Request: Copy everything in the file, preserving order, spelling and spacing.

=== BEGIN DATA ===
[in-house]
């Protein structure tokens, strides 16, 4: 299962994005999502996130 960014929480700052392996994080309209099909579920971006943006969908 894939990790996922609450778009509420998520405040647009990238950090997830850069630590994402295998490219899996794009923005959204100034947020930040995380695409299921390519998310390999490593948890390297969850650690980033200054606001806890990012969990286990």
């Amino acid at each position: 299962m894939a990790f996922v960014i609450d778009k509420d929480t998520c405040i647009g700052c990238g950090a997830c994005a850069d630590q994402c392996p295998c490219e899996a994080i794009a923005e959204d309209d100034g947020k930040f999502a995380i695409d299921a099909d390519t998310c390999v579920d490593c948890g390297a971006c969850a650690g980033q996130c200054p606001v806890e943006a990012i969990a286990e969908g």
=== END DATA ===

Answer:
[in-house]
């Protein structure tokens, strides 16, 4: 299962994005999502996130 960014929480700052392996994080309209099909579920971006943006969908 894939990790996922609450778009509420998520405040647009990238950090997830850069630590994402295998490219899996794009923005959204100034947020930040995380695409299921390519998310390999490593948890390297969850650690980033200054606001806890990012969990286990």
């Amino acid at each position: 299962m894939a990790f996922v960014i609450d778009k509420d929480t998520c405040i647009g700052c990238g950090a997830c994005a850069d630590q994402c392996p295998c490219e899996a994080i794009a923005e959204d309209d100034g947020k930040f999502a995380i695409d299921a099909d390519t998310c390999v579920d490593c948890g390297a971006c969850a650690g980033q996130c200054p606001v806890e943006a990012i969990a286990e969908g």